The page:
Right to Information Act,
The campaign for the right to information was started by
a group of workers in a village in Rajasthan when they were not paid by the
government for work done during a famine.
They formed a citizen group, Mazdoor Kisan
Shakti Sangathan (MKSS). This
group was supported by several social activists and the press, and led
to the formation of the National Campaign for People’s Right to
Information (NCPRI) in 1996.
The NCPRI and Press Council of India formulated an
initial draft of a right to information law in 1996. The government introduced the Freedom of
Information Bill in 2002.
In August 2004, the NCPRI suggested a set of
amendments to the Freedom of Information Act, 2002. The National Advisory Council (NAC) endorsed
many of these proposals, and the government introduced the Right to Information
Bill in December 2004. The law was
enacted in 2005.
The RTI Act is an example of how citizens groups can significantly
affect government policy. This Primer explains the process by which a citizen
group can participate and become actively involved in the process of lawmaking. A number of cases have been
used to demonstrate the various ways in which civil society groups have been
able to engage with the legislative process.
Who makes laws?
In India, the lawmaking bodies are
Parliament at the central level and Legislative Assemblies and Councils at the state
level. Parliament consists of two Houses: the Lok Sabha, or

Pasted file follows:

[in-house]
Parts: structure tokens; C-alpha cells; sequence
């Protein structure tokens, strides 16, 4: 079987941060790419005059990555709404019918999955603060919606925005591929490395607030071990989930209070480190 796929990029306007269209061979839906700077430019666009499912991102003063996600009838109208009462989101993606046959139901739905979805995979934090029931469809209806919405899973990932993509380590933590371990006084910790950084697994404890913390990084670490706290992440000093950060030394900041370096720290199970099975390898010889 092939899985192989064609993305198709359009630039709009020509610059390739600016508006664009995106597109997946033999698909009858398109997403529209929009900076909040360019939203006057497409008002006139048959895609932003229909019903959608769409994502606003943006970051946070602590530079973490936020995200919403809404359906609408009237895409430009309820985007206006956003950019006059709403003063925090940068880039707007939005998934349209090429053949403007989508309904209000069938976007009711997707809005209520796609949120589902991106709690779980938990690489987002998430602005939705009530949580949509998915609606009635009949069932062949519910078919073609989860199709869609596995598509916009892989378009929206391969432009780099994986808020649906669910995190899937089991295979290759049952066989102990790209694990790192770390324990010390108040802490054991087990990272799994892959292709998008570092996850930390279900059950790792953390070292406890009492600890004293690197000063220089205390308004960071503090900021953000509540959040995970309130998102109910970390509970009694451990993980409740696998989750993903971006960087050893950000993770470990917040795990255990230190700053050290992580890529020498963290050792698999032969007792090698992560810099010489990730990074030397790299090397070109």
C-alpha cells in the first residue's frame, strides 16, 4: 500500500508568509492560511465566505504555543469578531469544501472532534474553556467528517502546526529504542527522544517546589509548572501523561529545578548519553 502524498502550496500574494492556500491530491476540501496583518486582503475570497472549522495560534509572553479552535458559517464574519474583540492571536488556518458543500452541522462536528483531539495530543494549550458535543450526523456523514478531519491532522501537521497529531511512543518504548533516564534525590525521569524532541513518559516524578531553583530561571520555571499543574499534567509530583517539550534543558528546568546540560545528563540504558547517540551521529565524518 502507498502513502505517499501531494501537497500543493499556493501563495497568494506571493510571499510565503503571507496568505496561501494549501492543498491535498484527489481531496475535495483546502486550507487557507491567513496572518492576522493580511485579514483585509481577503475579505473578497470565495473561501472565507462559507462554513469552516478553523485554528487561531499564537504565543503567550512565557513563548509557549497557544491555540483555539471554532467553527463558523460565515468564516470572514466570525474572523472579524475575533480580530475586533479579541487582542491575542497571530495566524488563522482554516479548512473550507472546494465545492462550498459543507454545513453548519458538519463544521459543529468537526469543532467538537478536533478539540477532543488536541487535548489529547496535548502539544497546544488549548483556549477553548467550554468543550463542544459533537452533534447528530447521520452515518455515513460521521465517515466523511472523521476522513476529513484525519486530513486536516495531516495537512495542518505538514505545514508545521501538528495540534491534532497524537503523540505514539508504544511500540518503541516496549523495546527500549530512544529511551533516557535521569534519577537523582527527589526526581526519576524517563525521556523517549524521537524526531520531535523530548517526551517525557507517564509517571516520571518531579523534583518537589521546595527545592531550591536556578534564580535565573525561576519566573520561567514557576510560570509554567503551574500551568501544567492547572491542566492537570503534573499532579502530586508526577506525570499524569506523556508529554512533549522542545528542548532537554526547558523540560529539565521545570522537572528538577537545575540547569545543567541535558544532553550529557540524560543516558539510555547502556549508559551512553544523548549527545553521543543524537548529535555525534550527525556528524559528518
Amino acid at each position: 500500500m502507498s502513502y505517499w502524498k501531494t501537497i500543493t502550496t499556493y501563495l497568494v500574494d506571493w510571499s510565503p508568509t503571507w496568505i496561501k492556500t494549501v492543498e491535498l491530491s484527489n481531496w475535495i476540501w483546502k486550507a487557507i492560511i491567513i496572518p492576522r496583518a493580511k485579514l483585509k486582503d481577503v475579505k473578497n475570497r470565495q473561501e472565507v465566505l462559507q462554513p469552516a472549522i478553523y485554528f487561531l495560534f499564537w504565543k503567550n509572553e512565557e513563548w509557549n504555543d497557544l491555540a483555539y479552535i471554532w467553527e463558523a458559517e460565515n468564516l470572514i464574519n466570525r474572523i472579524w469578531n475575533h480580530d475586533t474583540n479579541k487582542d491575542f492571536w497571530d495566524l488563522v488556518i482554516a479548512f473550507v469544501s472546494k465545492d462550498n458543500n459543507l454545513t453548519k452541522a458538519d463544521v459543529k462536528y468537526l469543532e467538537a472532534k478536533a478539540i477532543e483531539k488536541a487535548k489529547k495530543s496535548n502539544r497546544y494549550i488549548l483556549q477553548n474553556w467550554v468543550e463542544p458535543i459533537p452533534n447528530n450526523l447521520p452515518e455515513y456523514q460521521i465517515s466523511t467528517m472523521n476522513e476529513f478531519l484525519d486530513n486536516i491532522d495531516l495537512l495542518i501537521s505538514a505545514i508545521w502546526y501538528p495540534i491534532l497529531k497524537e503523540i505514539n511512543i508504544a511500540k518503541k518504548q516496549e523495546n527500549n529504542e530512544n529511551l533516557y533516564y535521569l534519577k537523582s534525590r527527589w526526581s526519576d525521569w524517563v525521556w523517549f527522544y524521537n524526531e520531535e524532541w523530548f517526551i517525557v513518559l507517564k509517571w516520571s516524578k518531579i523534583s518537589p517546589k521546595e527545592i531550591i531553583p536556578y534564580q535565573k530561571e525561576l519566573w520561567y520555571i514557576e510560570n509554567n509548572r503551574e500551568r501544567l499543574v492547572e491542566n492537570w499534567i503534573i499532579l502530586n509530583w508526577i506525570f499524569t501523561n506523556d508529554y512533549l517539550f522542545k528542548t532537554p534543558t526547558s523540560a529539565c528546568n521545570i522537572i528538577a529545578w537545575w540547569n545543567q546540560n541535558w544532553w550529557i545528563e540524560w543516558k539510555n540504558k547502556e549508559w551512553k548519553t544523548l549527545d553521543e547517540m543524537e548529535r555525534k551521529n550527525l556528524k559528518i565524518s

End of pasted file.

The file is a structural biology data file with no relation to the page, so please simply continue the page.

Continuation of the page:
"House of the People," and the Rajya Sabha,
or "Council of States."
How is a law made?
The process of enacting a new
law can be broadly divided into four steps:
Step 1: The need for a new
law, or an amendment to an existing piece of legislation, is identified. This may
be done either by the government or by citizen groups who can raise public
awareness regarding the need for the law.
Sometimes individual Members of Parliament
(MPs) can introduce Bills in Parliament, known as private member Bills, as ways
to highlight the need for a law. While such
Bills are almost never passed into law, they can provide a framework or a
context within which the government can introduce its own legislation on the
Step 2: The concerned ministry drafts a text of the
proposed law, which is called a ‘Bill’. The
Bill is circulated to other relevant
ministries for inputs. Comments from the public on the proposed draft may also
be invited. The draft is revised to incorporate such inputs and is then vetted
by the Law Ministry. It is then
presented to the Cabinet for approval.
Step 3: After
the Cabinet approves the Bill, it is